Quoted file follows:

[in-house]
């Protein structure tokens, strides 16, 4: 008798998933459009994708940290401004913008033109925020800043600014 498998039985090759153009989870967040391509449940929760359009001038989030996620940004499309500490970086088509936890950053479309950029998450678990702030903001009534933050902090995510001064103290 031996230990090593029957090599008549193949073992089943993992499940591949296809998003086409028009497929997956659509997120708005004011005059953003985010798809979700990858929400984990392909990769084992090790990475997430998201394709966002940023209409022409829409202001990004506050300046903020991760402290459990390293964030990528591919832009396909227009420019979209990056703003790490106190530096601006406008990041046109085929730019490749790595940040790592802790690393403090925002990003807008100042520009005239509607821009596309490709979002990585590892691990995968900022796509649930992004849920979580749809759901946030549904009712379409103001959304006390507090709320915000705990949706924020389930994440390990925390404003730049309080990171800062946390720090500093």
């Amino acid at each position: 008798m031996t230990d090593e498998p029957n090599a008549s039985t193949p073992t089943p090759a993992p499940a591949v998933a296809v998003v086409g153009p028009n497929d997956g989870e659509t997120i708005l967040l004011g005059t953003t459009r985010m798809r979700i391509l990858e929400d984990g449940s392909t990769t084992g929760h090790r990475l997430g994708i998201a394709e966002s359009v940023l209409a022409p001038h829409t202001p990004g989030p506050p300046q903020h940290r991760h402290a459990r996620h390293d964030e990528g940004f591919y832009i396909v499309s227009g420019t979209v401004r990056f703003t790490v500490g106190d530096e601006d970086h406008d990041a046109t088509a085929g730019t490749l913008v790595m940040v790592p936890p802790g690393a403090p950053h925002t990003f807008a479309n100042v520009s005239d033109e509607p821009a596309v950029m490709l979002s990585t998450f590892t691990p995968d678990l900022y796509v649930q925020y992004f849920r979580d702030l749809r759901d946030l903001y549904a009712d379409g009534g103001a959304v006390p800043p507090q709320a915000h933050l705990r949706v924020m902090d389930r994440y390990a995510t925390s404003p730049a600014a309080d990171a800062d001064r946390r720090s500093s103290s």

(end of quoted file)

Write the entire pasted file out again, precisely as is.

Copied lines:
[in-house]
């Protein structure tokens, strides 16, 4: 008798998933459009994708940290401004913008033109925020800043600014 498998039985090759153009989870967040391509449940929760359009001038989030996620940004499309500490970086088509936890950053479309950029998450678990702030903001009534933050902090995510001064103290 031996230990090593029957090599008549193949073992089943993992499940591949296809998003086409028009497929997956659509997120708005004011005059953003985010798809979700990858929400984990392909990769084992090790990475997430998201394709966002940023209409022409829409202001990004506050300046903020991760402290459990390293964030990528591919832009396909227009420019979209990056703003790490106190530096601006406008990041046109085929730019490749790595940040790592802790690393403090925002990003807008100042520009005239509607821009596309490709979002990585590892691990995968900022796509649930992004849920979580749809759901946030549904009712379409103001959304006390507090709320915000705990949706924020389930994440390990925390404003730049309080990171800062946390720090500093």
């Amino acid at each position: 008798m031996t230990d090593e498998p029957n090599a008549s039985t193949p073992t089943p090759a993992p499940a591949v998933a296809v998003v086409g153009p028009n497929d997956g989870e659509t997120i708005l967040l004011g005059t953003t459009r985010m798809r979700i391509l990858e929400d984990g449940s392909t990769t084992g929760h090790r990475l997430g994708i998201a394709e966002s359009v940023l209409a022409p001038h829409t202001p990004g989030p506050p300046q903020h940290r991760h402290a459990r996620h390293d964030e990528g940004f591919y832009i396909v499309s227009g420019t979209v401004r990056f703003t790490v500490g106190d530096e601006d970086h406008d990041a046109t088509a085929g730019t490749l913008v790595m940040v790592p936890p802790g690393a403090p950053h925002t990003f807008a479309n100042v520009s005239d033109e509607p821009a596309v950029m490709l979002s990585t998450f590892t691990p995968d678990l900022y796509v649930q925020y992004f849920r979580d702030l749809r759901d946030l903001y549904a009712d379409g009534g103001a959304v006390p800043p507090q709320a915000h933050l705990r949706v924020m902090d389930r994440y390990a995510t925390s404003p730049a600014a309080d990171a800062d001064r946390r720090s500093s103290s």